Young Jin Park
site of a student, hobby programmer, and tech geek

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Using Preact without build tools

One of the things I don't like the most about frameworks like React and Preact is that you lose some of the immediacy of web development through using clunky build tools. Before you can start programming, you have to write up a webpack configuration and have to deal with building the code every time. Sure, newer, streamlined CLI tools make it easier to deal with it, but it's still a compromise to one of native web development's greatest educational features.

While most of the JS community is used to using Webpack, it's not completely necessary. In fact, I would argue that it's a much better experience for new developers to write code for the browser directly. This article details exactly how to get Preact running without any build tools.

Getting Preact on the Browser


ES6 presents a new way to define and import modules, which should allow proper dependency resolution in the near future. At least with webpack, the following code would work.

import { Component, h, render } from 'preact'

Unfortunately, importing from 'preact' doesn't work directly on the browser, since it doesn't know what the symbol preact points to. As of May 2020, only direct links to the module resources are accepted. Module resources are generally denoted by the suffix .mjs, although .js is sometimes still used.

import { Component, h, render } from ''

Even this has it's limits. Some .mjs files are written with import statements such as import defaultExport from 'module'. For example, importing from will not work on the browser, as it depends on preact and preact-devtools. By the way, I would strongly recommend having preact-debug if you're going to be developing with Preact.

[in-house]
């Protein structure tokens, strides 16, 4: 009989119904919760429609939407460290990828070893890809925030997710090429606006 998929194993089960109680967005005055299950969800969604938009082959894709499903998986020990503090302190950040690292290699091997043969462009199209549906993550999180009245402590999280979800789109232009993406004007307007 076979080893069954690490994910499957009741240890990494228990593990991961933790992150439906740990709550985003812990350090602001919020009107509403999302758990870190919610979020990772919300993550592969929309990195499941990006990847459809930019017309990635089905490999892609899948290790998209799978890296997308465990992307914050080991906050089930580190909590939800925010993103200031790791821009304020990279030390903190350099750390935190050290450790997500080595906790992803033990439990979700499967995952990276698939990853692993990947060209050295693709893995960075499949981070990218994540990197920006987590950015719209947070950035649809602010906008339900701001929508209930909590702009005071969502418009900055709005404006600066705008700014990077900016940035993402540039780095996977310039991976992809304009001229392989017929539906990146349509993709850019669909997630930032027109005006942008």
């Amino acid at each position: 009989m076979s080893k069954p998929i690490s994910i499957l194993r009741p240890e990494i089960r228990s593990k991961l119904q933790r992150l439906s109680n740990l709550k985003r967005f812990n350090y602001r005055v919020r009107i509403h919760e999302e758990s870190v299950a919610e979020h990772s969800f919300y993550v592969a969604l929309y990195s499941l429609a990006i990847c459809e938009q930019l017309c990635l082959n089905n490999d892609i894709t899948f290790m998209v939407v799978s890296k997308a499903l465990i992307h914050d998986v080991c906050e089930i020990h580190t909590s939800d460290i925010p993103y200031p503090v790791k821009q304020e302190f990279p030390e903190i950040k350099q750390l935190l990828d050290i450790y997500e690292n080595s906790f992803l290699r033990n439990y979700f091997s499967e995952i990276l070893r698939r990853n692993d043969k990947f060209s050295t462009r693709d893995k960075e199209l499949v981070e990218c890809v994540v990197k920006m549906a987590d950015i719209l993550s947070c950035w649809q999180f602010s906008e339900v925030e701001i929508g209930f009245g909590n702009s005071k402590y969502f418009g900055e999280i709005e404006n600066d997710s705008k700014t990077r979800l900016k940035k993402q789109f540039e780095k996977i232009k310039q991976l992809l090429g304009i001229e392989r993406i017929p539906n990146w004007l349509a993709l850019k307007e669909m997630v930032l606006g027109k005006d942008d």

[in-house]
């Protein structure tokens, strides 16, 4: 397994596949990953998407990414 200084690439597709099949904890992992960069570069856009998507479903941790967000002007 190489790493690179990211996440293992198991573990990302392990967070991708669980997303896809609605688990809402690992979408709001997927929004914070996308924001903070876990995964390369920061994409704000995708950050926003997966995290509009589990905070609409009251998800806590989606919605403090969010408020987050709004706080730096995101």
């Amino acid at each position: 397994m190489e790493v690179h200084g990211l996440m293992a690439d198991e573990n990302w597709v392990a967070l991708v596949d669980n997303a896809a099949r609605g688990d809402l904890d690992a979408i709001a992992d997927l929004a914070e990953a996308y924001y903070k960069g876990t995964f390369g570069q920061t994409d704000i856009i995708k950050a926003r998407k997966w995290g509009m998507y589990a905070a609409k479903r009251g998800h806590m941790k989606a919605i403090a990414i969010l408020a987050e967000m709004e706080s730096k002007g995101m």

Universal Module Definition

The best option, for now, are UMD files, which are compiled in such a way that it is compatible with both the backend and frontend. “Importing” a UMD module just consists of adding it to the html inside of a script tag, the good old way.

<script src=""></script>
<script src=""></script>
<script src=""></script>

One thing to pay attention to UMD files on the browser does not automatically resolve dependencies. You have to add them yourself and you have to do them in the right order.

Then, you replace the import lines with code like the following. Noticably, instead of the import symbol, we use window.[module name in camelcase].

var { Component, h, render } = window.preact
var { Router, route } = window.preactRouter

The Future

A pending WICG spec, if passed, will introduce a way to map symbols like 'preact' to a url, meaning that modules will finally begin to work properly on the browser. The proposal is extremely straightforward; read more here.


htm is essentially native jsx. If you've written JSX, you can write using htm. There's only a few essential differences, and it's just as powerful with minimal performance penalty.

const html = window.htm.bind(h)

const App = function () {
	return html`<p> Hello </p>`

render(html`<${App} />`, document.body)

Wherever there would be JSX, you have a string literal with html. Wherever there used to be {}, you have ${}. There's even more syntactical features available to htm that make your life easier. Read more here.